Pyridoxine, which is also known as vitamin B6, is one of the water soluble vitamins. The water soluble vitamins include all of the B vitamins and vitamin C. The fat soluble vitamins include vitamins A, D, E, and K. Unlike the fat-soluble vitamins, the water soluble vitamins are not stored in the body and must be replenished daily. The water soluble vitamins are also easily destroyed during cooking, especially when food is cooked in water, and during storage.
Why do we need pyridoxine (vitamin B6)?
Pyridoxine plays many critical roles in the body. It is necessary for maintaining immune system function and proper hormone balance. It is essential in the configuration of proteins and structural compounds in the body, as well as red blood cells, and chemical transmitters that are part of the nervous system.
B6 is effective against more than 100 health conditions. It’s used against maladies as serious as heart disease and everyday aggravations such as premenstrual syndrome and sensitivity to MSG. It can even help prevent the formation of kidney stones! This page takes a look at several of the problems that vitamin B6 can alleviate.
Foods That Contain Vitamin B6
All foods contain either pyridoxine, pyridoxamine, or pyridoxal in some amount. Meats, whole grains, beans, and some fruits tend to be plentiful in B6, but a large enough serving of vegetables can also provide a healthy dose. You’ll find information on how to get dietary B6, and a chart showing some of the most abundant sources, on this page.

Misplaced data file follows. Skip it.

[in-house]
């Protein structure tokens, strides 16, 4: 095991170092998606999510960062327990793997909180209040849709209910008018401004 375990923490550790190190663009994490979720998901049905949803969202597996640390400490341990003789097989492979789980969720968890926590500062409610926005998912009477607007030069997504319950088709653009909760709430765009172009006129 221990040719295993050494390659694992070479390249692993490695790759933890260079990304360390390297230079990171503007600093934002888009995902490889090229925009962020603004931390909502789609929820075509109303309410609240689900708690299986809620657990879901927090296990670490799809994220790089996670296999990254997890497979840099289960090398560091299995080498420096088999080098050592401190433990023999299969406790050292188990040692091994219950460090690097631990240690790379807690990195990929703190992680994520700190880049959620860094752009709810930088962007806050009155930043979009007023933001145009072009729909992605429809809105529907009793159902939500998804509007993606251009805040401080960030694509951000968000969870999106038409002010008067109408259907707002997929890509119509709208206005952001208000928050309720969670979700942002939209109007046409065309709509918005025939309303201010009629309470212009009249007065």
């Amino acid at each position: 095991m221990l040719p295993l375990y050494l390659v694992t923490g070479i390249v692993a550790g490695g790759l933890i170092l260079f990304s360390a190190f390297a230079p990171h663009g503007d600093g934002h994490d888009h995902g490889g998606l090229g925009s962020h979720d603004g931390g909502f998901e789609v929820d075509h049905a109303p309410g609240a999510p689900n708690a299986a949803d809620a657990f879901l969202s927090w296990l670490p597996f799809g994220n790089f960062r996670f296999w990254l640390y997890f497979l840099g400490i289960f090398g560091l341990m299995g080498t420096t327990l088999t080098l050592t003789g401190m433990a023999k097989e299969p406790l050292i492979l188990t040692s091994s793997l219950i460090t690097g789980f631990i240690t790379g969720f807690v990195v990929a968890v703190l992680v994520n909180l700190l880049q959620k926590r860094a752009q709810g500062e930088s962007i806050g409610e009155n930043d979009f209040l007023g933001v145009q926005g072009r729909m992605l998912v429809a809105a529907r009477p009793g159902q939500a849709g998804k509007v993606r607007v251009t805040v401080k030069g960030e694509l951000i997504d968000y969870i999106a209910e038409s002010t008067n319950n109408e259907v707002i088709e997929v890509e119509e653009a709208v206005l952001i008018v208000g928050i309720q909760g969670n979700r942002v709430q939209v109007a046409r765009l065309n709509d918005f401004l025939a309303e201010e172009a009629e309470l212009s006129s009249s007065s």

Vitamin B6 Deficiency
Although vitamin B6 is plentiful in our foods, and although the recommended daily allowance isn’t very high, many people still do not get enough in their diets. On this page you’ll learn how much B6 you should get every day (it varies by age), and which medications might increase your need for B6.
Vitamin B6 Supplements
If you do choose to take vitamin B6 in pill form, despite our recommendations that you choose natural sources be careful of the dosage. You should stay between 50 and 100 micrograms a day; in doses over 200 micrograms, the vitamin can become toxic.
Pyridoxine (vitamin B6) supplements are sometimes given for the treatment or prevention of many health disorders. However, taking large doses of this vitamin without the supervision of a licensed healthcare practitioner is not advised because it can result in vitamin B6 toxicity. Please speak with a trusted healthcare practitioner if you are concerned about your vitamin B6 intake.